Issues / Drugs
Colombia is full of drugs, guns, and human rights violations. Why is the United States still giving it military aid?
Bolivia is in the grips of its worst political crisis and social upheaval since the end of the dictatorships in 1983, while U.S.-imposed economic and antidrug policies are principal reasons for the current conflicts.
Drug crop eradication has produced little effect on the price or availability of cocaine in the United States.
The U.S. is pushing a negotiating agenda for the FTAA that would dramatically limit each countrys ability to undertake compulsory licensing, an important tool to promote generic competition.
Drug profits moving through the U.S. financial system are estimated to be as high as $100 billion a year.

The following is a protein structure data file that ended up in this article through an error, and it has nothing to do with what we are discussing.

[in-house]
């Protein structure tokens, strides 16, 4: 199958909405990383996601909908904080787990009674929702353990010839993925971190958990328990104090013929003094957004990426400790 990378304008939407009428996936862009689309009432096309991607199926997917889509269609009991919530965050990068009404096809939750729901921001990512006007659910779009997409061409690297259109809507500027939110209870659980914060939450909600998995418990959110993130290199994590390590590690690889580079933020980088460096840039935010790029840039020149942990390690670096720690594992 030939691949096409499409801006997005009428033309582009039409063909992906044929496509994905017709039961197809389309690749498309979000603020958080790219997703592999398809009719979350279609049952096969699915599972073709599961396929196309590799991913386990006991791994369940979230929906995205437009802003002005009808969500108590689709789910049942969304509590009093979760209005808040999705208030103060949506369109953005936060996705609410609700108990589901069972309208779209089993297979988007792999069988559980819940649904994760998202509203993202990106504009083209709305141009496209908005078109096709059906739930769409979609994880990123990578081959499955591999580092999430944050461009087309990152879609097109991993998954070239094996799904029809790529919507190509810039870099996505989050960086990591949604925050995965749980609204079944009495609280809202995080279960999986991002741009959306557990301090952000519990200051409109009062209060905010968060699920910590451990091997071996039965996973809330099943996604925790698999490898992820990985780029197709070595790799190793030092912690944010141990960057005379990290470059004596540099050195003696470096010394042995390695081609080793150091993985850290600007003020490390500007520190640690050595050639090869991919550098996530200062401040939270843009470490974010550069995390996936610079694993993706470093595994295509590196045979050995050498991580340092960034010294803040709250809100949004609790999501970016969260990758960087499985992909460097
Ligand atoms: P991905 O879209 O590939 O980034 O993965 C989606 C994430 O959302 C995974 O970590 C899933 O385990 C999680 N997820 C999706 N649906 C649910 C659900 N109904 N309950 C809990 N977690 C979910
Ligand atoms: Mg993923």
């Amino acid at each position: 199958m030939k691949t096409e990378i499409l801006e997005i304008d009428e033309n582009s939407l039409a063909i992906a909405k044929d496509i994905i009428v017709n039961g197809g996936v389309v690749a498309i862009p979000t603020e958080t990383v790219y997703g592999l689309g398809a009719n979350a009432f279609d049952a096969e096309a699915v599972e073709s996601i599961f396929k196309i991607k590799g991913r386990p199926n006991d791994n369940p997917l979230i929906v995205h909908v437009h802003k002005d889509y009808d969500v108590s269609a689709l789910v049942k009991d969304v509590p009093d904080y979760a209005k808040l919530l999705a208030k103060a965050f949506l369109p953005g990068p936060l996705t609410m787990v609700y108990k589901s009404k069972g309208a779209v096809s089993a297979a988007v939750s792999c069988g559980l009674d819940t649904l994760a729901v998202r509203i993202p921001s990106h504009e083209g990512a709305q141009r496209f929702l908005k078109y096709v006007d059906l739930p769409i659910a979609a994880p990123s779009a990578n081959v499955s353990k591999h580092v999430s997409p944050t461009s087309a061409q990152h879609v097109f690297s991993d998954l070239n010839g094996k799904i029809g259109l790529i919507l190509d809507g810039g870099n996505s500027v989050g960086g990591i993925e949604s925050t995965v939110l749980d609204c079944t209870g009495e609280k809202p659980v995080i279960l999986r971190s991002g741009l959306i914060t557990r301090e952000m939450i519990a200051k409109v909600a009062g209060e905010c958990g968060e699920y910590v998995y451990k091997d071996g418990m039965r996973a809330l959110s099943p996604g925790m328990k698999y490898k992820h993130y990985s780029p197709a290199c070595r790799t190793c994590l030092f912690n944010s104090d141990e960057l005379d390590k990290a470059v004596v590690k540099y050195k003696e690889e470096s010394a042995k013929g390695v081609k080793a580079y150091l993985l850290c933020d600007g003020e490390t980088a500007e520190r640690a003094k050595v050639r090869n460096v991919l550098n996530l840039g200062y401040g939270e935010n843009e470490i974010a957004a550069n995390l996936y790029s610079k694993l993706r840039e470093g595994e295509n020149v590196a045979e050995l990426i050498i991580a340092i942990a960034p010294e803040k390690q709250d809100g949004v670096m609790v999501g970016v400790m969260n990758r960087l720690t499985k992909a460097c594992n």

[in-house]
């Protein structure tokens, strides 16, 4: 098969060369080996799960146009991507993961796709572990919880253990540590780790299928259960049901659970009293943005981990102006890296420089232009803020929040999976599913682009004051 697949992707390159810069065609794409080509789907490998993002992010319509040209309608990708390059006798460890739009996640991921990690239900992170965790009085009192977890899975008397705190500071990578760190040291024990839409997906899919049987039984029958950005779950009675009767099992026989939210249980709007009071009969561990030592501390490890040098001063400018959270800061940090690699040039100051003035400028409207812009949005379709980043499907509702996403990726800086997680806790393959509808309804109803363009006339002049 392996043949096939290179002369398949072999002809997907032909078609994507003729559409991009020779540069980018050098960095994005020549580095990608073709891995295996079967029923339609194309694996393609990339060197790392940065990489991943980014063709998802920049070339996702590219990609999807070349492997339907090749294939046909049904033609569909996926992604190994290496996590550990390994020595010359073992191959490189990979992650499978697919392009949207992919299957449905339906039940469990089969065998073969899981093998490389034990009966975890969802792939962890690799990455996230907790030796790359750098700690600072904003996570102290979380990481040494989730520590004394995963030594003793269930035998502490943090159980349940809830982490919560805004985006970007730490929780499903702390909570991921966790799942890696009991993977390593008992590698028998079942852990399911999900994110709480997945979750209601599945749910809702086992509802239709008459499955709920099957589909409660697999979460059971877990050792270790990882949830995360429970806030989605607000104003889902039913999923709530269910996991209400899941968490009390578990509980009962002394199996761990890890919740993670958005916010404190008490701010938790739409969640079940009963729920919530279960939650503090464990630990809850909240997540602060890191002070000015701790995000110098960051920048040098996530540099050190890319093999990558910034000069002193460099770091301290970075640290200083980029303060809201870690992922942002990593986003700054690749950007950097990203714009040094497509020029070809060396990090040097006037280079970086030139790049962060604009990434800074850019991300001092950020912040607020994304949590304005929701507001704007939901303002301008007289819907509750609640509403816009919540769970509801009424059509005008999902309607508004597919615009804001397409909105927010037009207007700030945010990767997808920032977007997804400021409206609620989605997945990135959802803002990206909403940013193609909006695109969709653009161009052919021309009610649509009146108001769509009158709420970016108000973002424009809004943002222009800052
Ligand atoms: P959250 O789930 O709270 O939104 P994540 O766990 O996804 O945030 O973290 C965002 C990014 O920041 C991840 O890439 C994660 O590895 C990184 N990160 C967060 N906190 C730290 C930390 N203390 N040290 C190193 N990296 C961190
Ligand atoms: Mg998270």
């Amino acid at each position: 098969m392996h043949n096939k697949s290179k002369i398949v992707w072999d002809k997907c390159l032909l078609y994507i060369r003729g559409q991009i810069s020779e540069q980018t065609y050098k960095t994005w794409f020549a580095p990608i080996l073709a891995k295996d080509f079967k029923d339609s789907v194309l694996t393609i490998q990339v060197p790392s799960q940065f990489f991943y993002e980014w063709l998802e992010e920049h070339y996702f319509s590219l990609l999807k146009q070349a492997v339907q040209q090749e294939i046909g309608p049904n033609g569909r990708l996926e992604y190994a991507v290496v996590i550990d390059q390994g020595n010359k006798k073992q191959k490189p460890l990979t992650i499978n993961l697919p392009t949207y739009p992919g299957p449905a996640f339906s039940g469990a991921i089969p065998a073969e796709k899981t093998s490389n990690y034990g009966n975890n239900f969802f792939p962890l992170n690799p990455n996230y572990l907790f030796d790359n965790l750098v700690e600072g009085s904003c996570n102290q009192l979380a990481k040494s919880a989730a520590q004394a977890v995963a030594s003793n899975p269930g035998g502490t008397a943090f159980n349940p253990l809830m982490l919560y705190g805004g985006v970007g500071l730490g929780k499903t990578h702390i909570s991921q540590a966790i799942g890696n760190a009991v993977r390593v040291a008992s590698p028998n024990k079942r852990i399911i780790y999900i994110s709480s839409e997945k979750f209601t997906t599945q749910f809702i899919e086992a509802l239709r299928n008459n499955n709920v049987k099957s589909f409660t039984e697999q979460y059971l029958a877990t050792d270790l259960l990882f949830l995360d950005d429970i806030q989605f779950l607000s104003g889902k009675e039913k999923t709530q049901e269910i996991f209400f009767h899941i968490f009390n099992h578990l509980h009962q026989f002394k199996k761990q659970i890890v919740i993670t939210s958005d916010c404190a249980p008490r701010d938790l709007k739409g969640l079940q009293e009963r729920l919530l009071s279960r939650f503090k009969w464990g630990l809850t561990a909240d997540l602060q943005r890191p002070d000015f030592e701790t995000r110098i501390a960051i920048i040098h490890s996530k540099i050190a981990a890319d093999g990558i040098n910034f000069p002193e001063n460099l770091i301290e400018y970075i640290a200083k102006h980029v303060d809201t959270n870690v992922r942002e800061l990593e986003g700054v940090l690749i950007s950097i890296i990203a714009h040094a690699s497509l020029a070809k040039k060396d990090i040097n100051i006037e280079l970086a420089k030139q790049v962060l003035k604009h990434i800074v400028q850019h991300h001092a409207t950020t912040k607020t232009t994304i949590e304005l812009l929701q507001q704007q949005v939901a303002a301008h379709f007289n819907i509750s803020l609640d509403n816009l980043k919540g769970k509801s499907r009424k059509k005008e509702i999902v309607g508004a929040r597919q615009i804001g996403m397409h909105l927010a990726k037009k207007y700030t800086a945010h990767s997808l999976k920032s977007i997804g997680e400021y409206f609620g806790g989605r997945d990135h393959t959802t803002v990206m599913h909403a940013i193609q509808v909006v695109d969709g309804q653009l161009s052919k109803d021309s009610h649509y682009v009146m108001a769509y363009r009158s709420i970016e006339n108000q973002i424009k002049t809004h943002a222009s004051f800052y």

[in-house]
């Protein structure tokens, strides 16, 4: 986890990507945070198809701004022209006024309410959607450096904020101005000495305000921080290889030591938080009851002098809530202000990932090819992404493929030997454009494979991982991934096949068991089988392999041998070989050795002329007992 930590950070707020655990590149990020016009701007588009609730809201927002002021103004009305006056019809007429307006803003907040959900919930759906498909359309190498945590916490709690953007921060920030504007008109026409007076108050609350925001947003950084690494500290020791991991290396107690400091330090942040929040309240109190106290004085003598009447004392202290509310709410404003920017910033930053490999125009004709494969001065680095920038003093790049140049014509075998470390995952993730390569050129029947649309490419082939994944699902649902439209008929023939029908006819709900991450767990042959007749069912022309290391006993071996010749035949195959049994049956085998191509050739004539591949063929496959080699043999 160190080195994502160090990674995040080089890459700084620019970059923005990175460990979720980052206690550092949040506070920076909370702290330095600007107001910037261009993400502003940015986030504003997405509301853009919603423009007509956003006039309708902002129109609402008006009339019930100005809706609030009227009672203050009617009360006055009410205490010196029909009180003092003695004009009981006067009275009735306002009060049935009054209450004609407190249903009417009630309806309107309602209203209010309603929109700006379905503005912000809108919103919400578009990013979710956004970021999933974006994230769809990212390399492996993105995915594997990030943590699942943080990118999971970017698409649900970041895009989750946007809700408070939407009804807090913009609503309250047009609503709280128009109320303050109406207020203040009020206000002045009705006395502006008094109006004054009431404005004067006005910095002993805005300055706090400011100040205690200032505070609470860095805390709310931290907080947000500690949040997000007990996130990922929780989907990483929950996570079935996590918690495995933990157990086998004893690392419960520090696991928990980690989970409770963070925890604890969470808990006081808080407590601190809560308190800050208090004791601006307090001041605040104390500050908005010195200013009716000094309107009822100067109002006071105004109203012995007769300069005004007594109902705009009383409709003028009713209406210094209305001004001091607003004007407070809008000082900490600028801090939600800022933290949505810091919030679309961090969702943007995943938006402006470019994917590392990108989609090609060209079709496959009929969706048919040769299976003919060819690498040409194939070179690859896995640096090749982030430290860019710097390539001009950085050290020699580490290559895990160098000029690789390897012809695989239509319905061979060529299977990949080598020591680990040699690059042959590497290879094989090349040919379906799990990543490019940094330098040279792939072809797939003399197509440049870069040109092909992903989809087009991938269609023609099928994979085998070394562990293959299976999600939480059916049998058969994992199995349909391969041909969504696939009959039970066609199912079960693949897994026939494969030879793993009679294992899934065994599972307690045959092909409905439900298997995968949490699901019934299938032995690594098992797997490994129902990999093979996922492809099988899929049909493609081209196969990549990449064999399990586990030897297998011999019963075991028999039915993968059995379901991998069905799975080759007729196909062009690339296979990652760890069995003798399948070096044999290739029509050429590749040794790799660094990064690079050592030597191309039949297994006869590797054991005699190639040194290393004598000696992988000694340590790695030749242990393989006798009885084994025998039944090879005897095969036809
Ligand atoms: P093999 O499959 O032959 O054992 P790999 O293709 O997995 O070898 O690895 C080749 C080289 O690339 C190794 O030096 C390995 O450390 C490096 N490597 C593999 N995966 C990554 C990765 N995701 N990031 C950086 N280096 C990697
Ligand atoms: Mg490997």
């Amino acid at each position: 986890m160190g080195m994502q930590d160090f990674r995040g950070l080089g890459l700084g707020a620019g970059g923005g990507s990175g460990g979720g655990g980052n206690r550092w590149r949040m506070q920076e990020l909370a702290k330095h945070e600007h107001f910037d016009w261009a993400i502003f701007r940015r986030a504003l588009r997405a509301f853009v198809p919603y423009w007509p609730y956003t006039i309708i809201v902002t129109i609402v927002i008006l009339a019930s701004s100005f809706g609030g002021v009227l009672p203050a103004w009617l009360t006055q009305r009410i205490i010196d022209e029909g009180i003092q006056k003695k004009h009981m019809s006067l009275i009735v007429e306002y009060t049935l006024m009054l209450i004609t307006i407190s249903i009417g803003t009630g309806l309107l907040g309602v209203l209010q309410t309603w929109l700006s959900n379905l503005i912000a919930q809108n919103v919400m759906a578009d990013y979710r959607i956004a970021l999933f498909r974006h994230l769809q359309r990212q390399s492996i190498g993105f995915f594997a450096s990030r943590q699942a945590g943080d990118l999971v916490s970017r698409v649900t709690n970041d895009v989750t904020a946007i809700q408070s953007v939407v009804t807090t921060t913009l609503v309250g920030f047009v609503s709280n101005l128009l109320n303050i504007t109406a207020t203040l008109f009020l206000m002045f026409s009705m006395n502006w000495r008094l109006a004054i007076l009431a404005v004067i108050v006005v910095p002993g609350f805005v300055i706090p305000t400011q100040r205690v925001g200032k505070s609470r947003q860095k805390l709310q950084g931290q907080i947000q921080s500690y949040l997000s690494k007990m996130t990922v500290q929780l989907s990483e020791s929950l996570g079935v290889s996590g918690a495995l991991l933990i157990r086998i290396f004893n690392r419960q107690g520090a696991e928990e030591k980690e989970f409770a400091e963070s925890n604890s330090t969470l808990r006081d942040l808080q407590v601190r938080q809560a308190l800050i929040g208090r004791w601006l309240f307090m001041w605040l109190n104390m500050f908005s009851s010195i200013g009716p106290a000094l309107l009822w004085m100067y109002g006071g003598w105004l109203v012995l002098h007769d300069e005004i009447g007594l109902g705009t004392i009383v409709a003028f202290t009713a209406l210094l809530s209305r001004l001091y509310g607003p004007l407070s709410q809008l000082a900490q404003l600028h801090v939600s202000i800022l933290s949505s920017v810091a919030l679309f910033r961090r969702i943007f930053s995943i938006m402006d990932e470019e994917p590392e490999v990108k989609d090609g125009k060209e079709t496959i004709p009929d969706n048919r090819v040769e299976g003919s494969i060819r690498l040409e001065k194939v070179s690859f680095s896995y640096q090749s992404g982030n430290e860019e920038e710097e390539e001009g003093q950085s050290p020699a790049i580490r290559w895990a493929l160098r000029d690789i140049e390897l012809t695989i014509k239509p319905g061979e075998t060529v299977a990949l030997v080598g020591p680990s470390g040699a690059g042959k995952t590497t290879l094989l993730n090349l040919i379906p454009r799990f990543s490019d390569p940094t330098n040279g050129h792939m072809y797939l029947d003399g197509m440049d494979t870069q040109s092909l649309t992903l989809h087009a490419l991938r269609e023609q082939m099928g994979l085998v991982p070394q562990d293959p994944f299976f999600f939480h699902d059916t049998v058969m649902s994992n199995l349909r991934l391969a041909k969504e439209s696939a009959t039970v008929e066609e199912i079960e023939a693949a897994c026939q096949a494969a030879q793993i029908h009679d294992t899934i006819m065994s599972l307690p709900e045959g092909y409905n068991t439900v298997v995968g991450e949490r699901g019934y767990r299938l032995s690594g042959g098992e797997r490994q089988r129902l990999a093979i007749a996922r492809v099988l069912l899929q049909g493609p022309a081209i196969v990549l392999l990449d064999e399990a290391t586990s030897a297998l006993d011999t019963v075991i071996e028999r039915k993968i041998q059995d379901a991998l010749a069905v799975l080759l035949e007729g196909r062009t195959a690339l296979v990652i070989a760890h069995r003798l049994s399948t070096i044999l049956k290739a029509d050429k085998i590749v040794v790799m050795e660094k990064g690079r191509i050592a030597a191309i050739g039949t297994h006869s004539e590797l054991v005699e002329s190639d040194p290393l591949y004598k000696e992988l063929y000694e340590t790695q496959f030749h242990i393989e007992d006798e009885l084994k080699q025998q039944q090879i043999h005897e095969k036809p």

U.S. antidrug policy has had racist overtones and is driven by political opportunism, not by considerations of effectiveness or justice.
Violence and warfare in Colombia are often blamed on the drug trade, but their roots run much deeper and go back well over five decades.
The militarization of Washington's Latin America policy is being led by the drug war, training programs, arms transfers, and a wide array of "military-to-military contact" efforts.
The militarization of Latin America, which begins at the U.S.-Mexico border, is undermining recent trends toward greater democratization and respect for human rights while doing little to stanch the flow of drugs into the United States.
U.S. officials have sought to relax restrictions on intelligence sharing with Andean governments at a time when these provisions need to be strengthened.